In another aspect, a well system is described below. In one example, the well system can include a perforating string including at least one perforating gun and multiple bending shock de-couplers, each of the de-couplers having a bending compliance, and at least two of the bending compliances being different from each other.

In yet another aspect, the disclosure below describes a perforating string. In one example, the perforating string can include a bending shock de-coupler interconnected longitudinally between two components of the perforating string. A bending compliance of the bending shock de-coupler substantially decreases in response to angular displacement of one of the components a predetermined amount relative to the other component.

These and other features, advantages and benefits will become apparent to one of ordinary skill in the art upon careful consideration of the detailed description of representative embodiments of the disclosure hereinbelow and the accompanying drawings, in which similar elements are indicated in the various figures using the same reference numbers.

BRIEF DESCRIPTION OF THE DRAWINGS

FIG. 1 is a representative partially cross-sectional view of a well system and associated method which can embody principles of this disclosure.

FIG. 2 is a representative side view of a bending shock de-coupler which may be used in the system and method of FIG. 1, and which can embody principles of this disclosure.

FIG. 3 is a representative cross-sectional view of the bending shock de-coupler, taken along line 3-3 of FIG. 2.

FIG. 4 is a representative cross-sectional view of another configuration of the bending shock de-coupler.

FIG. 5 is a representative exploded view of yet another configuration of the bending shock de-coupler.

FIG. 6 is a representative side view of the bending shock de-coupler with angular deflection therein.

FIG. 7 is a representative cross-sectional view of another configuration of the bending shock de-coupler.

DETAILED DESCRIPTION

Representatively illustrated in FIG. 1 is a well system 10 and associated method which can embody principles of this disclosure. In the system 10, a perforating string 12 is positioned in a wellbore 14 lined with casing 16 and cement 18. Perforating guns 20 in the perforating string 12 are positioned opposite predetermined locations for forming perforations 22 through the casing 16 and cement 18, and outward into an earth formation 24 surrounding the wellbore 14.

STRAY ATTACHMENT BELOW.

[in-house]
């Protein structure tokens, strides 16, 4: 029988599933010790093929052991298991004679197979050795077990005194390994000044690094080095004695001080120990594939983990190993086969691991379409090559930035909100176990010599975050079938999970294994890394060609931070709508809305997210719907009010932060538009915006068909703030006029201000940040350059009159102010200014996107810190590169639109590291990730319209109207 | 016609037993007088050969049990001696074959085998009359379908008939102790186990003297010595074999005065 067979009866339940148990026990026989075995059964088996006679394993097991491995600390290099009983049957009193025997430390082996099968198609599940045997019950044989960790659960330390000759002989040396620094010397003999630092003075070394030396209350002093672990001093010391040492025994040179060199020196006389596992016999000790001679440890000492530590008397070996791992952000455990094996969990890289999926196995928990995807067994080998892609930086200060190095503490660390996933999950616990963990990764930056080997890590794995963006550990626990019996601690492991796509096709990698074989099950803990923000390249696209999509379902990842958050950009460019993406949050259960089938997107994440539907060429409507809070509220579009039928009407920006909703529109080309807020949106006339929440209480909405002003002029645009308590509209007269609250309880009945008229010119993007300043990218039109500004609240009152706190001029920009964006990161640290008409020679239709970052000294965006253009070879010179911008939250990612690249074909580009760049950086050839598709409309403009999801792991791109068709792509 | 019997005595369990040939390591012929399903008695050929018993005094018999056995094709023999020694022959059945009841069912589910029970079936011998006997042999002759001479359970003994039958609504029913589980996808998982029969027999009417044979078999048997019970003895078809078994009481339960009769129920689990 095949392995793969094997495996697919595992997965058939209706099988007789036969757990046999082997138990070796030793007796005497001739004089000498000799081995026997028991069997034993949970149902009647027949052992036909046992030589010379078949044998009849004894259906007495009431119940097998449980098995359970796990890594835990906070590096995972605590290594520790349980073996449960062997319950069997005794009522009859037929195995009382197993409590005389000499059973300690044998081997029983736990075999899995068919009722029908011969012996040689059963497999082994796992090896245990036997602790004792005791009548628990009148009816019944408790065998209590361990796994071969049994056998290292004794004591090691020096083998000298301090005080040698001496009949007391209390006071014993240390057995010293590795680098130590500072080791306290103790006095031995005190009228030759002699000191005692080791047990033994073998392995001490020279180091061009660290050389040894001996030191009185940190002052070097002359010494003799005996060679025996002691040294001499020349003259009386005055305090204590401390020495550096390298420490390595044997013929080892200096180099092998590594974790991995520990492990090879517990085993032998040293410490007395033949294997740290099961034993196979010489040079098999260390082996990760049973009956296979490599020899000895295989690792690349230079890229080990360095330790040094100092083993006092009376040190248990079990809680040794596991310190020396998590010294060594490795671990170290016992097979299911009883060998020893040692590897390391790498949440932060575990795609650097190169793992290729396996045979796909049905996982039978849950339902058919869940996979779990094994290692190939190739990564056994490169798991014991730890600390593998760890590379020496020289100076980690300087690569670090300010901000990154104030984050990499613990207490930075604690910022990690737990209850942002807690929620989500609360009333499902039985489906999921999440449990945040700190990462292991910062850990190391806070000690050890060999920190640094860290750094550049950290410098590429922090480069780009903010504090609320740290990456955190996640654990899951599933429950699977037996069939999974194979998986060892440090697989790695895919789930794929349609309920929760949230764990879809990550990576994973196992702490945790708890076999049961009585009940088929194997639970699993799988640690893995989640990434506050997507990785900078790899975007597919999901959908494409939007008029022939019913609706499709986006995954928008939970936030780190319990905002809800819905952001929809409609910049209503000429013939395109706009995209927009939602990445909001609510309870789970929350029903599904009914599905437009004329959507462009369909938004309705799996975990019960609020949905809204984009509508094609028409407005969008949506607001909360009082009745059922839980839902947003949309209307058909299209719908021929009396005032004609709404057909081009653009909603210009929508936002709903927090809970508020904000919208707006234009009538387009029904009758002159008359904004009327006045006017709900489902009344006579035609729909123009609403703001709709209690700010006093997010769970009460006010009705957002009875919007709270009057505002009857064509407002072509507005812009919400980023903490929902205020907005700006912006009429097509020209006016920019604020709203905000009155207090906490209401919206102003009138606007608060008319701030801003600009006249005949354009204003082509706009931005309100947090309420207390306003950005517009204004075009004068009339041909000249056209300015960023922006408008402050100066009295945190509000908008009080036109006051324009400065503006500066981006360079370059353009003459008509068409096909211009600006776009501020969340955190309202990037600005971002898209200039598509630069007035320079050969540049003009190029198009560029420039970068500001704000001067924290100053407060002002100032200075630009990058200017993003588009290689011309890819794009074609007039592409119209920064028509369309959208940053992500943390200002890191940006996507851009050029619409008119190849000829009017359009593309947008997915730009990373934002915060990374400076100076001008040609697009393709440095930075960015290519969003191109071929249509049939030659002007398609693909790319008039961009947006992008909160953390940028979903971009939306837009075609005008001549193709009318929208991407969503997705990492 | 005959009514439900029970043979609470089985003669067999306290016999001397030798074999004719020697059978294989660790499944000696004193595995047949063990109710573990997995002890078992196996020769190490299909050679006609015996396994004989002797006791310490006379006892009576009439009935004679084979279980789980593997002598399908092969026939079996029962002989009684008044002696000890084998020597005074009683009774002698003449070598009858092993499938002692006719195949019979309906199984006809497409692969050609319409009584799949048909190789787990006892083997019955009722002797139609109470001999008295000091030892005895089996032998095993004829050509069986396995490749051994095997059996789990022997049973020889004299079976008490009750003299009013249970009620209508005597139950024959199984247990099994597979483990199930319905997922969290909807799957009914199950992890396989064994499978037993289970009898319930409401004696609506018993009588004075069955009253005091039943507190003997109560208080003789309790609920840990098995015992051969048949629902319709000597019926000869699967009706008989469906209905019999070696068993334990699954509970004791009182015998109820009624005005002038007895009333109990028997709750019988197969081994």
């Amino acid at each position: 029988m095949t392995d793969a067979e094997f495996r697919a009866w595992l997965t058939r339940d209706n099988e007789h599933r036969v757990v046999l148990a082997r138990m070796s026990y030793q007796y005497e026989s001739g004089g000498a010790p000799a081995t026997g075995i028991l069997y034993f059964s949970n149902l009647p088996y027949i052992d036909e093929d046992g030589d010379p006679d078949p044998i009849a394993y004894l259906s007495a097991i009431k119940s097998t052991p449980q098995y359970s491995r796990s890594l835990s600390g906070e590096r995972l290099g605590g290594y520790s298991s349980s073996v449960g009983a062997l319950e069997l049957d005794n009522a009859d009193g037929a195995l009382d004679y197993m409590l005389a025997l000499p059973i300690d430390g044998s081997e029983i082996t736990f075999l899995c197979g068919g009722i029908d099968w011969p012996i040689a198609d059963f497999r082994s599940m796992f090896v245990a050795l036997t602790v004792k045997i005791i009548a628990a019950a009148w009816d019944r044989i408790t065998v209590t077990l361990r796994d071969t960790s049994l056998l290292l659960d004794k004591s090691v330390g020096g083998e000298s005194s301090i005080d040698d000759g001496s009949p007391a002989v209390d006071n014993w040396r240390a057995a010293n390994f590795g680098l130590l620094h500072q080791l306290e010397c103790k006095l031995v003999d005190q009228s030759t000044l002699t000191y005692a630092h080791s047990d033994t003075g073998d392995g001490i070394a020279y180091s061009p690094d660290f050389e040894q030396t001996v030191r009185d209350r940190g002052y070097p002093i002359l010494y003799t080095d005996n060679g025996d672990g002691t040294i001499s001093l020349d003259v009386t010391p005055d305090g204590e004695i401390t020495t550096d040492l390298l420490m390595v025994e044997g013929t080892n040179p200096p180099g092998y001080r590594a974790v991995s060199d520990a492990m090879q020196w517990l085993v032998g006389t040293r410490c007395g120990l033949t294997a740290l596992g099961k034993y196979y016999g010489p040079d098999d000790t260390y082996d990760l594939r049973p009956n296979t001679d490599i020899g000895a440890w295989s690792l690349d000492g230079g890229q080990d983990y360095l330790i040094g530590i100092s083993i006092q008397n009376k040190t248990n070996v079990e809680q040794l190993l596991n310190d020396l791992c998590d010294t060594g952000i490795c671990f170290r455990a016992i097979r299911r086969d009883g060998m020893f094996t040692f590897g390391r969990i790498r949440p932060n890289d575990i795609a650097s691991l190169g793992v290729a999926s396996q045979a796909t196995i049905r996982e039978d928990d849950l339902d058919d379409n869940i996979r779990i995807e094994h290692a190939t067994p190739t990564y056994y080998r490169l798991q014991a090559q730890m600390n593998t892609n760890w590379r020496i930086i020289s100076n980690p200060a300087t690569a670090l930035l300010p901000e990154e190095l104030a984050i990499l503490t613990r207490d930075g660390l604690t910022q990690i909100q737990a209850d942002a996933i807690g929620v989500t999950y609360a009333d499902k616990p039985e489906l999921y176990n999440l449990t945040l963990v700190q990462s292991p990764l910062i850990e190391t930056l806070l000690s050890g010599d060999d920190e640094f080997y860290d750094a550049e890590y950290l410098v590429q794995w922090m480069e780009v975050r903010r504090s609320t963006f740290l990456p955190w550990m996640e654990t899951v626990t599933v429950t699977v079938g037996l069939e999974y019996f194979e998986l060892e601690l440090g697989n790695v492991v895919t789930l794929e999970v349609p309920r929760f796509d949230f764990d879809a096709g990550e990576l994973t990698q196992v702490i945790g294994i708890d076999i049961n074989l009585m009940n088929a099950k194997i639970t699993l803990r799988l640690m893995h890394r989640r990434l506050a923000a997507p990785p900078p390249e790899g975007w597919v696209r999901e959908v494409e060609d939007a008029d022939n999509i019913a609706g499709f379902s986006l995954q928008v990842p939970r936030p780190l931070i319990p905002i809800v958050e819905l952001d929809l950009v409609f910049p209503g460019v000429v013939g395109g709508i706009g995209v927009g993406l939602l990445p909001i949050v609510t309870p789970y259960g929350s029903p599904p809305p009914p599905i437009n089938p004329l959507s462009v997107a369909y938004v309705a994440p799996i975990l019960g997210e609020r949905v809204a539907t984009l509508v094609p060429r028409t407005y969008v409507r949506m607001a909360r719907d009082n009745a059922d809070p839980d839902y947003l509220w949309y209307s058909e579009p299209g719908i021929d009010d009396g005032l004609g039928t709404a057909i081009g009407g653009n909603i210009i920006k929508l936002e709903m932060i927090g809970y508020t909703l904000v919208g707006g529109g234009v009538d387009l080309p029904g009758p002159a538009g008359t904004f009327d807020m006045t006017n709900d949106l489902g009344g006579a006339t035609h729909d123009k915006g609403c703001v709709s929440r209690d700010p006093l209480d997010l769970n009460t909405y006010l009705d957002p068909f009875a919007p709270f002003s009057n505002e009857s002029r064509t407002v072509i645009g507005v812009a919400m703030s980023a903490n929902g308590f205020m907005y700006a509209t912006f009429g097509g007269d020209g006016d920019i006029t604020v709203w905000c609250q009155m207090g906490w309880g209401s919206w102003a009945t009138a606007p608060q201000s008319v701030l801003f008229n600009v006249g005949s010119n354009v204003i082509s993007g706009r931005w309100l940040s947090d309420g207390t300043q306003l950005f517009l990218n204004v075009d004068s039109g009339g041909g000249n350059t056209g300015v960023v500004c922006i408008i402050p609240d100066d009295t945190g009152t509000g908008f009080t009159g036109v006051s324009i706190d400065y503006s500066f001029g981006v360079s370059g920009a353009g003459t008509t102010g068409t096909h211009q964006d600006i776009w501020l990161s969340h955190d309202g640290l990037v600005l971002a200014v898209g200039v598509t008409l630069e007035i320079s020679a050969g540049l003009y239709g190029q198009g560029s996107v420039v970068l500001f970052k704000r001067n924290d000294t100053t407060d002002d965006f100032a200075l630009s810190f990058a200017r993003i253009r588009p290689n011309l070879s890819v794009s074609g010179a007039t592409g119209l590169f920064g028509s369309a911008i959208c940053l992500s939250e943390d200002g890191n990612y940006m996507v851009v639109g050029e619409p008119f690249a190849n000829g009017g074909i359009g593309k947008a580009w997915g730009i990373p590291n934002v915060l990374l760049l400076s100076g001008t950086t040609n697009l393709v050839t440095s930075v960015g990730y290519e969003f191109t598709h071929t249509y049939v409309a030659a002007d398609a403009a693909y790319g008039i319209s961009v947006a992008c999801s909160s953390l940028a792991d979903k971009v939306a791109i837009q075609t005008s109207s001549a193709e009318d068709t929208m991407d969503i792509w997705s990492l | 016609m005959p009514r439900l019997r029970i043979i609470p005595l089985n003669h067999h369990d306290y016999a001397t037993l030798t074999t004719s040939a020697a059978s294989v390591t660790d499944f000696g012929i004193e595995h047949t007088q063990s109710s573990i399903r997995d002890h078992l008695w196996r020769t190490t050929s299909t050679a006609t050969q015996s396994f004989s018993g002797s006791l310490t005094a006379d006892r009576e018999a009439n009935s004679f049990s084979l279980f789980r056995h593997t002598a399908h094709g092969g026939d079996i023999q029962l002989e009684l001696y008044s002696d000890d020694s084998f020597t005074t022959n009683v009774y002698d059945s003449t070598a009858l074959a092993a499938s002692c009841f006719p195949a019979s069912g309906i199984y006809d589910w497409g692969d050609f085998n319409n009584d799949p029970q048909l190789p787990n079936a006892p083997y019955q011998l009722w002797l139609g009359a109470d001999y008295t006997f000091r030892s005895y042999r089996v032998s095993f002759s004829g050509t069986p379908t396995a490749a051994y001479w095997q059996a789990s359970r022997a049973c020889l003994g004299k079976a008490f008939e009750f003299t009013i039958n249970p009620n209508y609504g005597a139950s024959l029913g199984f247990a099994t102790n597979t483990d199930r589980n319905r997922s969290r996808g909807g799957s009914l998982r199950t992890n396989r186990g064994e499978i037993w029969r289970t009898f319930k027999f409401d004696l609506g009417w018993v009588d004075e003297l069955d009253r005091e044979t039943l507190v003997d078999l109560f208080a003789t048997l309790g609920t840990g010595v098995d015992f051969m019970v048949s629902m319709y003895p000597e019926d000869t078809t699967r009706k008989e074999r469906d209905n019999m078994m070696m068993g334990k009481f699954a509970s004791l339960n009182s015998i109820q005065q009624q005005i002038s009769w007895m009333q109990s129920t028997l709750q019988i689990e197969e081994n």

The perforating string 12 is sealed and secured in the casing 16 by a packer 26. The packer 26 seals off an annulus 28 formed radially between the tubular string 12 and the wellbore 14.

A firing head 30 is used to initiate firing or detonation of the perforating guns 20 (e.g., in response to a mechanical, hydraulic, electrical, optical or other type of signal, passage of time, etc.), when it is desired to form the perforations 22. Although the firing head 30 is depicted in FIG. 1 as being connected above the perforating guns 20, one or more firing heads may be interconnected in the perforating string 12 at any location, with the location(s) preferably being connected to the perforating guns by a detonation train.

In the example of FIG. 1, bending shock de-couplers 32 are interconnected in the perforating string 12 at various locations. In other examples, the shock de-couplers 32 could be used in other locations along a perforating string, other shock de-coupler quantities (including one) may be used, etc.

One of the shock de-couplers 32 is interconnected between two of the perforating guns 20. In this position, a shock de-coupler can mitigate the transmission of bending shock between perforating guns, and thereby prevent the accumulation of shock effects along a perforating string.

Another one of the shock de-couplers 32 is interconnected between the packer 26 and the perforating guns 20. In this position, a shock de-coupler can mitigate the transmission of bending shock from perforating guns to a packer, which could otherwise unset or damage the packer, cause damage to the tubular string between the packer and the perforating guns, etc. This shock de-coupler 32 is depicted in FIG. 1 as being positioned between the firing head 30 and the packer 26, but in other examples it may be positioned between the firing head and the perforating guns 20, etc.